Young Thug has probably the most generic rap name imaginable; it’s like a character that Finesse Mitchell would’ve played on a halfassed SNL skit in 2005. When you see a name like that, you imagine you know just about all you need to know about its owner without knowing anything. But the real Young Thug might be the weirdest major figure on Atlanta’s street-rap scene, which is not exactly hurting for weirdos. Young Thug’s on-record persona is pretty much a perma-high pill-gobbler who talks standard trap stuff but who gets so deep inside his own brain when he’s doing it that he sometimes forgets what he’s talking about midsentence. In his style, I hear echoes of Lil Boosie (the yippy, high-pitched voice) and Future (the disorientingly thick slathers of Auto-Tune), but the best way to describe him is every bad artistic idea Lil Wayne has had in recent years (or every idea that has nothing to do with butt-rock guitars, anyway), stretched out and distended and transformed and expanded until they become their own universe. There’s the joyously inept singing, the gargled half-rhymes, the processed mumbles that trail off into unintelligibility, the unpredictable bursts of raw emotion, the thoughts that simply don’t follow each other. But in Young Thug’s case, those decisions don’t stand as laziness or coasting. They sound like the work of a man absolutely committed to his most absurd impulses.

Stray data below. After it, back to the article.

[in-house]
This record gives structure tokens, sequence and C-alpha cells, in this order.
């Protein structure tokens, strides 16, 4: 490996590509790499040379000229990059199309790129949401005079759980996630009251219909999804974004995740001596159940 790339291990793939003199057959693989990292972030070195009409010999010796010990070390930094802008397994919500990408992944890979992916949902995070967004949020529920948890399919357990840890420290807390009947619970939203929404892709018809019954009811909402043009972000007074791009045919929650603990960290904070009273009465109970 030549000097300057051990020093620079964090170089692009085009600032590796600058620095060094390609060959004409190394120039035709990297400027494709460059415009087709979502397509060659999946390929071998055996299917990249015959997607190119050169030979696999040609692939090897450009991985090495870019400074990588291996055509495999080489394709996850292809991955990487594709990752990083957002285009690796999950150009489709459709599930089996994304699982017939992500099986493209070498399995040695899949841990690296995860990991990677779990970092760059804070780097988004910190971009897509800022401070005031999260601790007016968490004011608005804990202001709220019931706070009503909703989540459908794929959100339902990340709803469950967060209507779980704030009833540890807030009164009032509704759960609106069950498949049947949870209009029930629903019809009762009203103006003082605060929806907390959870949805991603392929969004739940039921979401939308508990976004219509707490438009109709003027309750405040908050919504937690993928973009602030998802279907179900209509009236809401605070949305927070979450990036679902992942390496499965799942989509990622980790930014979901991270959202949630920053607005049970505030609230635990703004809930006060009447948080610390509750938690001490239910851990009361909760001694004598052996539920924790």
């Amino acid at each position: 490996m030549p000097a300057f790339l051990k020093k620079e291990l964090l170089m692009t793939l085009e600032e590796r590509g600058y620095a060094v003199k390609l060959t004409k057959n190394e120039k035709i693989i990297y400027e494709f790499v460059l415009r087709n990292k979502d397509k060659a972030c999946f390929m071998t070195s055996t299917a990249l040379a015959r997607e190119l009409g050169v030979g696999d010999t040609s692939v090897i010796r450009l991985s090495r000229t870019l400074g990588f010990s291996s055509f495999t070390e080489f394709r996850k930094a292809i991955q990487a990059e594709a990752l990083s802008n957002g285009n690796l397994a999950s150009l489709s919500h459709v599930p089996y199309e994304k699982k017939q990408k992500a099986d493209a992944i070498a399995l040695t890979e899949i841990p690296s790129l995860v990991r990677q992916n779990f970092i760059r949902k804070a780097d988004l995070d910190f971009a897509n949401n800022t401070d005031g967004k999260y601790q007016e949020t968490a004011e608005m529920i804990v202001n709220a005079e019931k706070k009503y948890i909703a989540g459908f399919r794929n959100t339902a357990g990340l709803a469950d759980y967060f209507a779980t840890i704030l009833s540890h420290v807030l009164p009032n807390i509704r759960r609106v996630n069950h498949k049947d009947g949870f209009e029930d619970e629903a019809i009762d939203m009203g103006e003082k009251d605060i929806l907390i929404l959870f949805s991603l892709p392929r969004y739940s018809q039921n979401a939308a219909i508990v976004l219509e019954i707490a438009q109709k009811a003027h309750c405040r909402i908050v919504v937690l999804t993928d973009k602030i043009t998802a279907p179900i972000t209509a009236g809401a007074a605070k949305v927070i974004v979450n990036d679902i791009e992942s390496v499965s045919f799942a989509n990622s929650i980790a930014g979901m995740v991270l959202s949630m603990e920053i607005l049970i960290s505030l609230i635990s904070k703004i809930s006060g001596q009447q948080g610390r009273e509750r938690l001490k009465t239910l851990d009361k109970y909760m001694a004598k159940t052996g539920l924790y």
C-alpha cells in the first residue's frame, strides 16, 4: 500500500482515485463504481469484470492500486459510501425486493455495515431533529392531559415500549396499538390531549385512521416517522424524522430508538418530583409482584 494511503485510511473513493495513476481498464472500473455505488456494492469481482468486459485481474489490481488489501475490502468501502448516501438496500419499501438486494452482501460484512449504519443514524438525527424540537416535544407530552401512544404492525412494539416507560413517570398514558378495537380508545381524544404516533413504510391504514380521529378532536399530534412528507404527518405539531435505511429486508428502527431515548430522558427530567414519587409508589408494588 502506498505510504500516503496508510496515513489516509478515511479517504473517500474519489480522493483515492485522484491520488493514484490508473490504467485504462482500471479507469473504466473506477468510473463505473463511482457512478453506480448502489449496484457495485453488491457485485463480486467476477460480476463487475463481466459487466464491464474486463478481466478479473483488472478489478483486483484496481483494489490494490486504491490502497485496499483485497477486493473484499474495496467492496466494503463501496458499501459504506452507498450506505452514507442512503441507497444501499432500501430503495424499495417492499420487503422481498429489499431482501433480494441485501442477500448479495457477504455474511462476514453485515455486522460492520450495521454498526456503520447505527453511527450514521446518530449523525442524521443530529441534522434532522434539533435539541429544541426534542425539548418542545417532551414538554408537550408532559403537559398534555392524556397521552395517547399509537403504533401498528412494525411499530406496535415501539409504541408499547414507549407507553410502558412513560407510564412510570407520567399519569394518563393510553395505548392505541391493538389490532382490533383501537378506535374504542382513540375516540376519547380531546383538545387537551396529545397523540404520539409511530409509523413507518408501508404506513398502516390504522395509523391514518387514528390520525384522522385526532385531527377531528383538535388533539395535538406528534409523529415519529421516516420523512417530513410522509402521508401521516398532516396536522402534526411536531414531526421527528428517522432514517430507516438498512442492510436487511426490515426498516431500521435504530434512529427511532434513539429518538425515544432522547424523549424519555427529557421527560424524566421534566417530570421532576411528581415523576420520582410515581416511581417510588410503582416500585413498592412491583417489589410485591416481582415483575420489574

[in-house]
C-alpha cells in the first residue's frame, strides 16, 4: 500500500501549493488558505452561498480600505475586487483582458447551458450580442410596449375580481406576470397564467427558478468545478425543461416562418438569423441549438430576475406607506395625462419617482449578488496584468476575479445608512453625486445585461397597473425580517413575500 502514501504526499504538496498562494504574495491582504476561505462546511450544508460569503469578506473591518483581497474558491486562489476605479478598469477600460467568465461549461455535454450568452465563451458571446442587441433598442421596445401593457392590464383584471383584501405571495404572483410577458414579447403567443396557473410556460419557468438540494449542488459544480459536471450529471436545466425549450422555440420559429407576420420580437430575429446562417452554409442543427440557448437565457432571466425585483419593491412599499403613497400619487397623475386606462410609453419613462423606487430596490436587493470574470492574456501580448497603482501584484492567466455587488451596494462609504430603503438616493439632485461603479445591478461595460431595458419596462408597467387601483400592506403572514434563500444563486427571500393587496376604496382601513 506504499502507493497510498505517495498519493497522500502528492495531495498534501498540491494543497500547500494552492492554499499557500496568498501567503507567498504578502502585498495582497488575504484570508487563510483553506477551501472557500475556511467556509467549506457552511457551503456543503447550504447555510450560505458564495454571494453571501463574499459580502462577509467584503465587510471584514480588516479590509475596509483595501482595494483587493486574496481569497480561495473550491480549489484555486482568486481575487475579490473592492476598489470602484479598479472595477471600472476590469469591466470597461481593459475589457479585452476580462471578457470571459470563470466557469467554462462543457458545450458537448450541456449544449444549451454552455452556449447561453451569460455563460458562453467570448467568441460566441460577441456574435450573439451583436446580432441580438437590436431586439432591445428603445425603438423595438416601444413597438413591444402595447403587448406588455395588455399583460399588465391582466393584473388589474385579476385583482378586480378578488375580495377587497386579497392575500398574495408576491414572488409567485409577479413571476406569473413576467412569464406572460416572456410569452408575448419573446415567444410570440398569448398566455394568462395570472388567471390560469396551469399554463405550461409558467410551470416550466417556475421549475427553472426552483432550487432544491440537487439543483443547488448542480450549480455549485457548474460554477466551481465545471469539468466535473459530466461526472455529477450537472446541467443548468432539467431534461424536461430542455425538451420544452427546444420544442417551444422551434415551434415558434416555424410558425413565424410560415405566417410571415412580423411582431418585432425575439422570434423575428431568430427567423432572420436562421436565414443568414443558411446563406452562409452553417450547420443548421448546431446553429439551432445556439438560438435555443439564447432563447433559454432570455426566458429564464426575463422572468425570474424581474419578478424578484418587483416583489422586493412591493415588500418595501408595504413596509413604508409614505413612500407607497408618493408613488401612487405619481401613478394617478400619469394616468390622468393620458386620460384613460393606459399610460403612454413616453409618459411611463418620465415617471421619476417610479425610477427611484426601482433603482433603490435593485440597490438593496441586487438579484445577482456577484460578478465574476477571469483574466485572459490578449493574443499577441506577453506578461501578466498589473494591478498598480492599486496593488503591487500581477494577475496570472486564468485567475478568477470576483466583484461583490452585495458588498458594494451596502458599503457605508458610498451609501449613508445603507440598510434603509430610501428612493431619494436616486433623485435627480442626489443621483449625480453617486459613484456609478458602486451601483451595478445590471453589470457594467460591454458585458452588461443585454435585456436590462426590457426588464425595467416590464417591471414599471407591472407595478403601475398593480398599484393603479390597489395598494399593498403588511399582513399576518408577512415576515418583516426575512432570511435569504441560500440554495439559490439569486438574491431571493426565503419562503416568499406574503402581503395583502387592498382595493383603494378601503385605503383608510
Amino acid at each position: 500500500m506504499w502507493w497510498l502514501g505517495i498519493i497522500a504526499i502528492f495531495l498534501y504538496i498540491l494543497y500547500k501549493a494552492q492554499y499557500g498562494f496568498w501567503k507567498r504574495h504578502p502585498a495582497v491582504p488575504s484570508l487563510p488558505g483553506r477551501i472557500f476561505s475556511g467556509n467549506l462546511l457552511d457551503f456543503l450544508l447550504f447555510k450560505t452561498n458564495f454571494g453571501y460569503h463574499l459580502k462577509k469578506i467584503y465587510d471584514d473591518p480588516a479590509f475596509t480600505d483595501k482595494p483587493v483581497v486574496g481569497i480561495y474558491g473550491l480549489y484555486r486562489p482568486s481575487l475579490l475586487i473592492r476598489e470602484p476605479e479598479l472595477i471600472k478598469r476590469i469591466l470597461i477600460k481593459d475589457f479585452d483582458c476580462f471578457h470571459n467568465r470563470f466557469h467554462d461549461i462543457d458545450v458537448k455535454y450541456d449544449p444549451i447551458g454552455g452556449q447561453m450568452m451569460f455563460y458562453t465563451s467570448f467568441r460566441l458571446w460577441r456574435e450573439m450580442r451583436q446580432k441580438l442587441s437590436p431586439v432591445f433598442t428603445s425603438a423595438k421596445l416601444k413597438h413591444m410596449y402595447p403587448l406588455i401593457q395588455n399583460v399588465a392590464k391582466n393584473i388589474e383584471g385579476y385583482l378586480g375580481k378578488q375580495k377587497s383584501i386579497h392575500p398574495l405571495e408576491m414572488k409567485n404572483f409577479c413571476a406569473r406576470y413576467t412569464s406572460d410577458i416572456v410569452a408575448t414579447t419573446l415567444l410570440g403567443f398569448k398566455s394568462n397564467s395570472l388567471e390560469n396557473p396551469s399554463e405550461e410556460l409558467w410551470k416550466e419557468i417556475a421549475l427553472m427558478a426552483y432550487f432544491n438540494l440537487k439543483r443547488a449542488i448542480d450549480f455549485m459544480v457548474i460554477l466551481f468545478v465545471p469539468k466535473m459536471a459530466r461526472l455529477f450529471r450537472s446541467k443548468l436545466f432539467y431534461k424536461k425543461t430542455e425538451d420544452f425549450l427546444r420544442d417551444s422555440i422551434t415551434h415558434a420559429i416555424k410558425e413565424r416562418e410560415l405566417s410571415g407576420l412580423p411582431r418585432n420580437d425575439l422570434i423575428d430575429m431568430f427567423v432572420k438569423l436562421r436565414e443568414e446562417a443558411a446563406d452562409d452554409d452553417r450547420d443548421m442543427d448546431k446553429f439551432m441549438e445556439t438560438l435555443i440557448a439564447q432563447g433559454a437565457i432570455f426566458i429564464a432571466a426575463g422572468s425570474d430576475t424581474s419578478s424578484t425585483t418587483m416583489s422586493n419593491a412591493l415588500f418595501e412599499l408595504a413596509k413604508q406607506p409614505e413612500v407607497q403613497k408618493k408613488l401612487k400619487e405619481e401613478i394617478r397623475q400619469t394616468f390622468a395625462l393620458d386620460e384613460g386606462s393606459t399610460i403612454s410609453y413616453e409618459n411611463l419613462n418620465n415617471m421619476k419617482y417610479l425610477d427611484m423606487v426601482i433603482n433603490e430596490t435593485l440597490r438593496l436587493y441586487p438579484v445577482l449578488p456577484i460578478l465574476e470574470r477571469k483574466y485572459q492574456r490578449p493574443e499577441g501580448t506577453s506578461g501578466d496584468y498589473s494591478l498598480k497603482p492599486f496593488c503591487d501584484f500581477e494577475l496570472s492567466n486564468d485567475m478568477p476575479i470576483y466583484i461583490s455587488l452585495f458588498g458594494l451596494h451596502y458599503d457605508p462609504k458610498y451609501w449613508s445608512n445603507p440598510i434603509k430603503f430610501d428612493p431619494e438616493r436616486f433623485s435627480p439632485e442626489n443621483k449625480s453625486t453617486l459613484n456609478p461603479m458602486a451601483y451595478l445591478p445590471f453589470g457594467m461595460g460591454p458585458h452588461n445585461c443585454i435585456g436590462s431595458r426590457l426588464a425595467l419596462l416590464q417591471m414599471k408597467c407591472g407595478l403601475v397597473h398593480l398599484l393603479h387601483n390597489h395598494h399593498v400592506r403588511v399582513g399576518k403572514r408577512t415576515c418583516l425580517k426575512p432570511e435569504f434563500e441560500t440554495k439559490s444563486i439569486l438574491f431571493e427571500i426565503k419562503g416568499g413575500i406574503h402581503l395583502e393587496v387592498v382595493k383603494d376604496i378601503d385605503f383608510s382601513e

On a fundamental bar-for-bar basis, Young Thug is, of course, a completely garbage rapper. But he’s interesting garbage, Found Magazine garbage. He’s not coffee grounds or Taco Bell wrappers; he’s the pieces of a torn-up letter scattered around a parking lot, scraps that you try to tape back together even though you can’t find all the pieces. Consider, for instance, “Picacho,” which, I think, is about how Young Thug’s diamonds look like Pikachu. The chorus, near as I can tell: “My diiiiamonds, they say Pikachu / They gon’ wink at you / I’m a boss, bitch, I’ma walk through and just peek at you.” And he yells this with a naked sort of need that doesn’t quite convince me he has any idea what he’s saying, all over a twinkly strip-club synth beat so chintzy that it almost sounds like a karaoke backing track. Or “Murder,” on which Thug repeats the title over and over, slurring his words so hard that it sounds like he’s saying “Murmur murmur murmur murmur she wrote.” Which, actually, seems pretty appropriate.
Earlier this year, Young Thug linked up with Gucci Mane’s 1017 Bricksquad crew, and in the past few weeks, his particular strain of bug-out intensity has enlivened excellent and already-lively mixtapes from Waka Flocka Flame and Gucci himself. But 1017 Thug is a different thing entirely. I half-expected Gucci’s influence and his coterie of thunderous producers to ground Young Thug’s style enough that he’d make something closer to traditional street-rap. Instead, the opposite has happened; he’s dragged the entire Bricksquad crew into his freaky orbit. On “Shooting Star,” for instance, Gucci decides to drown himself in Auto-Tune, just like Thug, and coos about how he doesn’t know what day it is and how his whole crew is on No-Doz. On “Fuck With It,” the recently ascendent regretful-tough-guy type Young Scoot claims to “speak five different languages, even guapenese.”
There’s every chance you’ll hate 1017 Thug. It sounds enough like a standard Atlanta rap mixtape to be recognizable, but just different enough that it just sounds wrong. I’m not even sure I can justifiably recommend the tape, but it keeps ringing around in my head long after I’ve stopped listening to it. It’s an utterly absorbing mess, and the world could always use a few more of those.
Download 1017 Thug here.